4 Nov 2023 - 4 Dec 2023(Sat, Sun, Mon Only)
As the first exhibition in the “ku-kan(space)” , we are pleased to present a solo exhibition by Sapporo based artist Soma Sato.
Soma Sato has been producing works including a film work representing 3D scanned data of his home in London, a sculptural work derived from researches and field works in which he repeatedly visited a fallen shrine tree worshiped for centuries, and a photographic work objectively capturing arrangements of houses in Megumino, the city where he was born and raised. These works are themed on culture, surrounding environment, people’s memories and customs, and the subjects of the works are deeply related to places and identities of individuals and society. In-between the scientific and cultural worlds of the present, Sato explores the relationship to the peripheral areas surrounding our bodies and minds.
The artist’s residence in Kikusui and the exhibition space happen to be located within walking distance of each other, and the Ichijo-Ohashi Bridge connecting them was the starting point of his approaches. In this exhibition, Sato presents an installation made up of works that are based on spaces and surrounding areas that have been inhabited as ‘home’, as well as works that have emerged from the artist’s current engagement with the most intimate realm of the present – the place.
When I decided to close nicojica (the café/gallery space on the second floor of the Museum of Modern Art, Hokkaido), I thought I might take a break from art-related projects and concentrate on my legal practice (Kawakami is also a lawyer). Around the time I was introduced to this space.
The space used to be nagaya, multiple residential spaces under the same roof, on the second floor of a factory. The walls have now been torn down and the space is now a warehouse with the steel frames and tin walls exposed.
There is simply nothing. There is no running water, no white walls, and my first impression is that it is a place where “there is no end to what there is not”.
But there was something that stuck with me, and as I carried away the equipment that had overflowed from nicojica’s departure, I thought vaguely, “Maybe we can do something… maybe there is something…”.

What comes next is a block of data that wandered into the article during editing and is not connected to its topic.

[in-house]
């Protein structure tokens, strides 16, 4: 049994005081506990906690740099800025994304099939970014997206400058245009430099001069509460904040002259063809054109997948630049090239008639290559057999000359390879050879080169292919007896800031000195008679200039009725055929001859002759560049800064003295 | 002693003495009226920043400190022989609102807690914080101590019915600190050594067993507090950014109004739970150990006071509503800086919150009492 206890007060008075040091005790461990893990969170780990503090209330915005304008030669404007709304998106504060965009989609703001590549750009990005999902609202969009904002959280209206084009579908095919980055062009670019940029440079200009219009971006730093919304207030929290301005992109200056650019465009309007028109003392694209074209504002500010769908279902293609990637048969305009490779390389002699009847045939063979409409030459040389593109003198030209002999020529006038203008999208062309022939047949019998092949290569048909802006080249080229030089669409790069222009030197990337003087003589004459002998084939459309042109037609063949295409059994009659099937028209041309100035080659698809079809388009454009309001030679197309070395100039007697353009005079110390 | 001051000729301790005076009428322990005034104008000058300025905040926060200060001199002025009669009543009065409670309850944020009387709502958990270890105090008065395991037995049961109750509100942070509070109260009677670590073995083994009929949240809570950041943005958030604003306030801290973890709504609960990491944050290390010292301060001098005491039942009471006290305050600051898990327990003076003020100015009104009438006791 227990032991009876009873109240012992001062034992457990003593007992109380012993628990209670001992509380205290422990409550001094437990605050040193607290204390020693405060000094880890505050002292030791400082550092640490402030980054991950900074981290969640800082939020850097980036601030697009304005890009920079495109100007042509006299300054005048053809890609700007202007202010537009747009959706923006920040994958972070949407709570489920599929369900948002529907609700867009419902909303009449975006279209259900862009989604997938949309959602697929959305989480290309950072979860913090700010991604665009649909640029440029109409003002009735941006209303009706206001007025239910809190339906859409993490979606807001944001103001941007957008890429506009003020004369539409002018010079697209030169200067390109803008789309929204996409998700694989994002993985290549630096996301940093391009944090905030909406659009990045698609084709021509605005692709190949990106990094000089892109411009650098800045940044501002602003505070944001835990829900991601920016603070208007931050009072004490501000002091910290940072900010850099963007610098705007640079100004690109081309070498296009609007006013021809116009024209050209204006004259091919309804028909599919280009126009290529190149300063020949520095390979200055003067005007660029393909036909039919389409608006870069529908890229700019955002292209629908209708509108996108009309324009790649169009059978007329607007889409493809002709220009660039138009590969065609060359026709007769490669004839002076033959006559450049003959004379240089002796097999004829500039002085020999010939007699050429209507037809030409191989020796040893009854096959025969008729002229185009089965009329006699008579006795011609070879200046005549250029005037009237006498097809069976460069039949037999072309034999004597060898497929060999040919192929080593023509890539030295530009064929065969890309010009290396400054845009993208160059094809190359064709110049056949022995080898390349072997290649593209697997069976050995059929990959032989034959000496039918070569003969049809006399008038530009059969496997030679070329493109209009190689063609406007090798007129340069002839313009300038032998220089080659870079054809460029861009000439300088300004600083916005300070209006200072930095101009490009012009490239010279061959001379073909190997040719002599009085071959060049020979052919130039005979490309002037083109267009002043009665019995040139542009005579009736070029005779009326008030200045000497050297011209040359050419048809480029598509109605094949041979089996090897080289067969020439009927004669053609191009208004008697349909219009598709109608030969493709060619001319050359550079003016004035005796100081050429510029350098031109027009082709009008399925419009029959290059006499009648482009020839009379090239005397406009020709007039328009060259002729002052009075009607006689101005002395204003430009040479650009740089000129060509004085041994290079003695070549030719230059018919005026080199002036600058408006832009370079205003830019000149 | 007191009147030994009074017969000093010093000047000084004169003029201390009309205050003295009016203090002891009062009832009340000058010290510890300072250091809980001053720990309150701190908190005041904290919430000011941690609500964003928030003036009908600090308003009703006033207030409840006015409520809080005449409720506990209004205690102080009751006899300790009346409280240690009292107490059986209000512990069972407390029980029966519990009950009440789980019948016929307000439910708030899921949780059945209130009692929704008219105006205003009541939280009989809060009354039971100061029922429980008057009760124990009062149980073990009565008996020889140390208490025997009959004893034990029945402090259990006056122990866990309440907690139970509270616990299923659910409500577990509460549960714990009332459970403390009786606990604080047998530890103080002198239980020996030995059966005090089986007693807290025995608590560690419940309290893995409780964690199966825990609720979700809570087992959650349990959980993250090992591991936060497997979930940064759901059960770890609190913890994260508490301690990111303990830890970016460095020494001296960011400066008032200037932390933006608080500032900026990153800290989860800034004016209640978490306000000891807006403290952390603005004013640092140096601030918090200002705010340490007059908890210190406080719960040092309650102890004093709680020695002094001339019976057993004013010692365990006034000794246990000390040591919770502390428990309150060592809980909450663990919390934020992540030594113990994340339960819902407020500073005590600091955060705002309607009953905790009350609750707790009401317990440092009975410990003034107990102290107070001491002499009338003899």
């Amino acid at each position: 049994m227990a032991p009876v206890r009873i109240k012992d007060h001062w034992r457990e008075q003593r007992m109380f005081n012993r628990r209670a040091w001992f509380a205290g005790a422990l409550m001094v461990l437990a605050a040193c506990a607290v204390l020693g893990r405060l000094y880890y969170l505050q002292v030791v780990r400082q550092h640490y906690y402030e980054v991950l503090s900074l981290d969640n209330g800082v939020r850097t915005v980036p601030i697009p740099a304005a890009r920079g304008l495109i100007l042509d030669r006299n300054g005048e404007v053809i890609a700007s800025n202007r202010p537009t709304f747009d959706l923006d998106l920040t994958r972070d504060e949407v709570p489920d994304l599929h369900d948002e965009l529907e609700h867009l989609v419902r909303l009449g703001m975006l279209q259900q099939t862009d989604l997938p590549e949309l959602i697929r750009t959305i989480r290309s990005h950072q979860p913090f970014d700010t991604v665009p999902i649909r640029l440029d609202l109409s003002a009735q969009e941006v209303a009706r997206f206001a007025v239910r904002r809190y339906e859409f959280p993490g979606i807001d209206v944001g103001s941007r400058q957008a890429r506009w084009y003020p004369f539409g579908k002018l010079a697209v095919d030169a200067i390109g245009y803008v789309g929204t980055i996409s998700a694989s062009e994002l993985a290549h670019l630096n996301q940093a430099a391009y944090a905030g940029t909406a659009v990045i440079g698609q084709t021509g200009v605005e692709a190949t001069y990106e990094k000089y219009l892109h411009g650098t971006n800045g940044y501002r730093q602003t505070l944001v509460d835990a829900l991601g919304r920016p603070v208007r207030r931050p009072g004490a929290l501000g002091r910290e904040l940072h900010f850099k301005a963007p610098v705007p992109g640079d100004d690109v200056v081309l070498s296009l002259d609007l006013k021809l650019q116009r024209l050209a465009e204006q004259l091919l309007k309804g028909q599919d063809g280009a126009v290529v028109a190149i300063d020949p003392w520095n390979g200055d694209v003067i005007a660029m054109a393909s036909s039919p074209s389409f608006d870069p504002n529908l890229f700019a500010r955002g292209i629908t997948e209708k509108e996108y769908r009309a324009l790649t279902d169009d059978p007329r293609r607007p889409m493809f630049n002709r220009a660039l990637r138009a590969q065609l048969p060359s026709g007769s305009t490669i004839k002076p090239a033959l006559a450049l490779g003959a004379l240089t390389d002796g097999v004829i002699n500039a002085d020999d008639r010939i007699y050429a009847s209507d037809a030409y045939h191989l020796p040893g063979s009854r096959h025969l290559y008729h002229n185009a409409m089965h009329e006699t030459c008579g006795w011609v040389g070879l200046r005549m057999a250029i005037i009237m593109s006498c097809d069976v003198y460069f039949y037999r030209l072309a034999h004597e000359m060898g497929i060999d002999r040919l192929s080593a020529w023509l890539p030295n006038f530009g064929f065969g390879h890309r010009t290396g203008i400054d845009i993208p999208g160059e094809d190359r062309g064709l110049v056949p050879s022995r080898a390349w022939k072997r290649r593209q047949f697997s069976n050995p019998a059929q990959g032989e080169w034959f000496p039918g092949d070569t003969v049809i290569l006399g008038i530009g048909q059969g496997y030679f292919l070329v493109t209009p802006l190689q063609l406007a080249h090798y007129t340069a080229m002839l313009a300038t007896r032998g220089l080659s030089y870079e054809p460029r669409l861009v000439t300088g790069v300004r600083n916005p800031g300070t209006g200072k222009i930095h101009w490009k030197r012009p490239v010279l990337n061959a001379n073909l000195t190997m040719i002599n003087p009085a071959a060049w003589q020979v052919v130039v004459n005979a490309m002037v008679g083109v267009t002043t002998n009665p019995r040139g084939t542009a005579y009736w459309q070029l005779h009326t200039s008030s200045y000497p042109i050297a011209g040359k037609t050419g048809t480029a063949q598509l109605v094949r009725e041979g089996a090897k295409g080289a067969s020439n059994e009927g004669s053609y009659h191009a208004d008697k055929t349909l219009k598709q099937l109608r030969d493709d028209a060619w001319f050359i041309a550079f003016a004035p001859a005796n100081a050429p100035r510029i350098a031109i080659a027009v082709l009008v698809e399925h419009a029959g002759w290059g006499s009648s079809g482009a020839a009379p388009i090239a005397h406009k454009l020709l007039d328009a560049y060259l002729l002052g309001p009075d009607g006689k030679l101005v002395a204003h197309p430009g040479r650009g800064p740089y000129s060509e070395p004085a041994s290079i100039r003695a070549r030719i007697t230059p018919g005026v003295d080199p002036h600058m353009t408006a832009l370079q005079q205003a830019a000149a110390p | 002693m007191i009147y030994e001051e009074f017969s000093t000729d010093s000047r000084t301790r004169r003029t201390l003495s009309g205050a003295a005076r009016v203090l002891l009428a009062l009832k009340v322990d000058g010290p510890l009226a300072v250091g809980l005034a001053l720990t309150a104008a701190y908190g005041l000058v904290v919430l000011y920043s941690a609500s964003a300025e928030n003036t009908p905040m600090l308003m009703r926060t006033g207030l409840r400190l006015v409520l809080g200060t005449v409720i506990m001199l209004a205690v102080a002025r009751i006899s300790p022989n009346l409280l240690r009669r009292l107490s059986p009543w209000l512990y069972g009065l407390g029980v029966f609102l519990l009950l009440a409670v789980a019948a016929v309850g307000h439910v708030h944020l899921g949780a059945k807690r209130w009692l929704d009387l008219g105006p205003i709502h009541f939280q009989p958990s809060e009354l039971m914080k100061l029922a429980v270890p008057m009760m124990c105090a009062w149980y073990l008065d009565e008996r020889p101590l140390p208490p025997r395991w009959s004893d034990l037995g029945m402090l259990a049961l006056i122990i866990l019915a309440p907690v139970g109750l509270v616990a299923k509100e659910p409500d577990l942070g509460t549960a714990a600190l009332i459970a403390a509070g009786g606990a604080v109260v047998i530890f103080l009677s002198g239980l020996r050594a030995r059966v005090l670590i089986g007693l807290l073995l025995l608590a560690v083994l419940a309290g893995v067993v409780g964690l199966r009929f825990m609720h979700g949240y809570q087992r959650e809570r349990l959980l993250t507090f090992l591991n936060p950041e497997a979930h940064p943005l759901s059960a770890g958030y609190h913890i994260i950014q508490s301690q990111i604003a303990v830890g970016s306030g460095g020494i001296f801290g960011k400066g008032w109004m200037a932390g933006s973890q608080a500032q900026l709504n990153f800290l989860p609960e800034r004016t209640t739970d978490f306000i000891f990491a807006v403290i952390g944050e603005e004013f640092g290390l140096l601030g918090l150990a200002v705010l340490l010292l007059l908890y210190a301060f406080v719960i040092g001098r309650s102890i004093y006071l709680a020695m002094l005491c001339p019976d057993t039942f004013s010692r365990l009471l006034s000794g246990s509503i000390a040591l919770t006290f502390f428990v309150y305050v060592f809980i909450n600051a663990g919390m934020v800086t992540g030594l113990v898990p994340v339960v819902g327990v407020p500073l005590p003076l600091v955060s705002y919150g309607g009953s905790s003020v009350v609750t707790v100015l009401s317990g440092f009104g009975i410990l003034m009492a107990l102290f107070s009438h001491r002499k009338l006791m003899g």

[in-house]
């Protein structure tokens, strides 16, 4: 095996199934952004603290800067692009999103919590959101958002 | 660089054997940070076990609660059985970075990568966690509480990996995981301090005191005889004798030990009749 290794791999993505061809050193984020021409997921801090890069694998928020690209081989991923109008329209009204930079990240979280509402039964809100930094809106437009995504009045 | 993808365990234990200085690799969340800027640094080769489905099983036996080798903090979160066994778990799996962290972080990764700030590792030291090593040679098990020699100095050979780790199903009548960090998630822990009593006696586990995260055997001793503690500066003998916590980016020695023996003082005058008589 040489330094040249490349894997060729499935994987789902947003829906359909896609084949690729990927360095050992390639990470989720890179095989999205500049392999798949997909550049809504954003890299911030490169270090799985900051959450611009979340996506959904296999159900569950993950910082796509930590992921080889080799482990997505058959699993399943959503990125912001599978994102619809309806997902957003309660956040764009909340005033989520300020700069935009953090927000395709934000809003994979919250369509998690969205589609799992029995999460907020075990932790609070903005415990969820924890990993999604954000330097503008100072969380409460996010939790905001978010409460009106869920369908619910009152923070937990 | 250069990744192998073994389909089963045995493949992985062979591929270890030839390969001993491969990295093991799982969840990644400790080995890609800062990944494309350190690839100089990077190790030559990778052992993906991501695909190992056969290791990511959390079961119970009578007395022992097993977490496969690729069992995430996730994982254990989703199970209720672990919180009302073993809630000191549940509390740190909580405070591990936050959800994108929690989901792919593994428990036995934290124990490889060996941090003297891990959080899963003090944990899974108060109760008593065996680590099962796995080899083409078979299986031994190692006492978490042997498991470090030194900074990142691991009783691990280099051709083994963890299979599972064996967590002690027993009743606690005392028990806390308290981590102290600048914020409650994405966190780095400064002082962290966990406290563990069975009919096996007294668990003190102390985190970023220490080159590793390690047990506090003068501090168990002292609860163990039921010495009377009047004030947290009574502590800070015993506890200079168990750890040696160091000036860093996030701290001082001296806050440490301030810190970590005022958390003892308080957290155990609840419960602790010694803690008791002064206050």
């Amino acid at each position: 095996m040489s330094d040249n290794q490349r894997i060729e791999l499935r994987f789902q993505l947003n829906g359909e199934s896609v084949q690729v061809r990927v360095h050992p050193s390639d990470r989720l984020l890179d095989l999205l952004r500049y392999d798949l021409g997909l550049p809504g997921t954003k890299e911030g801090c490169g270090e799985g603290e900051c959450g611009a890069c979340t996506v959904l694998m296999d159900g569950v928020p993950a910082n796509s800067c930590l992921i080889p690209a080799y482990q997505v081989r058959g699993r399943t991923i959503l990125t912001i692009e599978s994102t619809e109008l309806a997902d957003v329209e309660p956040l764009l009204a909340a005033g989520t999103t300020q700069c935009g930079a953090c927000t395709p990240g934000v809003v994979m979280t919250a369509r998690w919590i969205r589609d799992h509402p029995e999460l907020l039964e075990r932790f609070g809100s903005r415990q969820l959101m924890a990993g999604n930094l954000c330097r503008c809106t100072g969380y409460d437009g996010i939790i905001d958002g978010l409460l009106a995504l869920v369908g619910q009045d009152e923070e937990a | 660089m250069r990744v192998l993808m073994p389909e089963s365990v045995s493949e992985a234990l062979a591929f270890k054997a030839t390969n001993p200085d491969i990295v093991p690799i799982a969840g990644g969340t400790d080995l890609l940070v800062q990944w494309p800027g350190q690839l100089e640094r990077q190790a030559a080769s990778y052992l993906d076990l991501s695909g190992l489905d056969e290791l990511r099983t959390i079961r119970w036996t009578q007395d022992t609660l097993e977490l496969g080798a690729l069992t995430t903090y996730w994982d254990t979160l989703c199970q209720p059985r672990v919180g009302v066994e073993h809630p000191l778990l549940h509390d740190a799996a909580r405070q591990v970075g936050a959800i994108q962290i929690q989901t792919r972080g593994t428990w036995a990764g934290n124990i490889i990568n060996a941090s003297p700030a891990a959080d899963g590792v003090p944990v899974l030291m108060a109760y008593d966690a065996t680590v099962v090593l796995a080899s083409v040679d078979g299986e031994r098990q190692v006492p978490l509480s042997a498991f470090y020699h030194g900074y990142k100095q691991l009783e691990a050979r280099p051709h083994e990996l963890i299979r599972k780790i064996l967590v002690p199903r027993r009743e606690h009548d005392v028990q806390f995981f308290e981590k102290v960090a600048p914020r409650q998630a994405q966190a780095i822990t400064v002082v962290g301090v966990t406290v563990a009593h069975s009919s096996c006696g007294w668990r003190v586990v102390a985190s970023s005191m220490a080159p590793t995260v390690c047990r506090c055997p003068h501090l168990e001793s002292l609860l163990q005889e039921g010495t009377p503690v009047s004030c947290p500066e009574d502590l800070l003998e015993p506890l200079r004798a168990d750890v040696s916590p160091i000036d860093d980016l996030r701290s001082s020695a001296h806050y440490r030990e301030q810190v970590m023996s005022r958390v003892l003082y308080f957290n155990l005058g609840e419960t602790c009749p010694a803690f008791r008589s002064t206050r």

At that time, I remembered Ohashi, who always looks at things critically, talking about this ‘space’ with an unusual twinkle in his eye. I also decided to face this occasion in a positive way, trusting my intuition that “there might be something”.
The project we started believing in ‘something that might exist’ is this space.
For the first exhibition at “ku-kan(space)”, we decided to invite Soma Sato.
We thought that he would find “something that might be there” through his works.
Even now, Sato is carefully engaging with the space and place and scooping up the various traces that have been left behind over time before this space became “ku-kan(space)”.
The traces that have been scooped up are gradually emerging, and it is as if this inorganic “ku-kan(space)” has started to breathe in after a while.
There is “ku-kan(space)” that begins as “something that might be there”.
We hope you will be able to enjoy the beginning of our new space.
October 2, 2023 “ku-kan” Tetsuro Ohashi , Taiga Kawakami
Born in Hokkaido, Japan in 1985. Sato investigates the relationships between objects , images, and the indiscernible and inescapable things inherent in individuals and society, working across disciplines in photography, moving image, sculpture and installation. After developing practices in Tokyo and London, he is now based in Sapporo. Recent career highlights include the 23rd Japan Media Arts Festival (2020) where his work was a Jury Selection in the Art Division, KyotoSteam (2022/Kyoto City Kyocera Museum of Art, Kyoto), and Grand prize for the 16th shiseido art egg award (2023/Shiseido Gallery, Tokyo).